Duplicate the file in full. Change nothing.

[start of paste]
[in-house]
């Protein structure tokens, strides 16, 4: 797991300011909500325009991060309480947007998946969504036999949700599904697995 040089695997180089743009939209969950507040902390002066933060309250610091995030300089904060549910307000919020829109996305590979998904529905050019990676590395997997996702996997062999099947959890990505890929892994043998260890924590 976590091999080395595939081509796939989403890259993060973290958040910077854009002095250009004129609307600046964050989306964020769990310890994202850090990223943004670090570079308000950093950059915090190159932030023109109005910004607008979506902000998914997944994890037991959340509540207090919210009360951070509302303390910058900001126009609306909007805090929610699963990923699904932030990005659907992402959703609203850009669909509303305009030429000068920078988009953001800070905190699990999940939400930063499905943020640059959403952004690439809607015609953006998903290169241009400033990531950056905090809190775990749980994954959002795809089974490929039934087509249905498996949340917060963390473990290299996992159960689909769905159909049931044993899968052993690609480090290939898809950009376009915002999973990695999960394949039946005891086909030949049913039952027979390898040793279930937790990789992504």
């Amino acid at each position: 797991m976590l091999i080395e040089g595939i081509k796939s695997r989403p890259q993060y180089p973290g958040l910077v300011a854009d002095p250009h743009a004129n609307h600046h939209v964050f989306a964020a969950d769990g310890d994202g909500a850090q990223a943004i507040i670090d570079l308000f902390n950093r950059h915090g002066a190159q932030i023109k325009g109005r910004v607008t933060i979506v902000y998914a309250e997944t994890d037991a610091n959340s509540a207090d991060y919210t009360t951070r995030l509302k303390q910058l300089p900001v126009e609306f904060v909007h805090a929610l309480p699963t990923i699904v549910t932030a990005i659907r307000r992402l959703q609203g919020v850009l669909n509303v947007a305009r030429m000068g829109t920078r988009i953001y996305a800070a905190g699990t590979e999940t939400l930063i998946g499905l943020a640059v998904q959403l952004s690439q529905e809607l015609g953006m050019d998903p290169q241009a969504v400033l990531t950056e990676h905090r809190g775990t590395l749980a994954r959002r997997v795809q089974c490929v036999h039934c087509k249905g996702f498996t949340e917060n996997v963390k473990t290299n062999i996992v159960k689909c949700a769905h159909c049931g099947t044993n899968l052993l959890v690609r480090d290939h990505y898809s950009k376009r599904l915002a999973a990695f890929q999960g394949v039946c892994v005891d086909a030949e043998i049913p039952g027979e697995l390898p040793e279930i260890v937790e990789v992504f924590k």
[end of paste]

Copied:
[in-house]
């Protein structure tokens, strides 16, 4: 797991300011909500325009991060309480947007998946969504036999949700599904697995 040089695997180089743009939209969950507040902390002066933060309250610091995030300089904060549910307000919020829109996305590979998904529905050019990676590395997997996702996997062999099947959890990505890929892994043998260890924590 976590091999080395595939081509796939989403890259993060973290958040910077854009002095250009004129609307600046964050989306964020769990310890994202850090990223943004670090570079308000950093950059915090190159932030023109109005910004607008979506902000998914997944994890037991959340509540207090919210009360951070509302303390910058900001126009609306909007805090929610699963990923699904932030990005659907992402959703609203850009669909509303305009030429000068920078988009953001800070905190699990999940939400930063499905943020640059959403952004690439809607015609953006998903290169241009400033990531950056905090809190775990749980994954959002795809089974490929039934087509249905498996949340917060963390473990290299996992159960689909769905159909049931044993899968052993690609480090290939898809950009376009915002999973990695999960394949039946005891086909030949049913039952027979390898040793279930937790990789992504």
């Amino acid at each position: 797991m976590l091999i080395e040089g595939i081509k796939s695997r989403p890259q993060y180089p973290g958040l910077v300011a854009d002095p250009h743009a004129n609307h600046h939209v964050f989306a964020a969950d769990g310890d994202g909500a850090q990223a943004i507040i670090d570079l308000f902390n950093r950059h915090g002066a190159q932030i023109k325009g109005r910004v607008t933060i979506v902000y998914a309250e997944t994890d037991a610091n959340s509540a207090d991060y919210t009360t951070r995030l509302k303390q910058l300089p900001v126009e609306f904060v909007h805090a929610l309480p699963t990923i699904v549910t932030a990005i659907r307000r992402l959703q609203g919020v850009l669909n509303v947007a305009r030429m000068g829109t920078r988009i953001y996305a800070a905190g699990t590979e999940t939400l930063i998946g499905l943020a640059v998904q959403l952004s690439q529905e809607l015609g953006m050019d998903p290169q241009a969504v400033l990531t950056e990676h905090r809190g775990t590395l749980a994954r959002r997997v795809q089974c490929v036999h039934c087509k249905g996702f498996t949340e917060n996997v963390k473990t290299n062999i996992v159960k689909c949700a769905h159909c049931g099947t044993n899968l052993l959890v690609r480090d290939h990505y898809s950009k376009r599904l915002a999973a990695f890929q999960g394949v039946c892994v005891d086909a030949e043998i049913p039952g027979e697995l390898p040793e279930i260890v937790e990789v992504f924590k």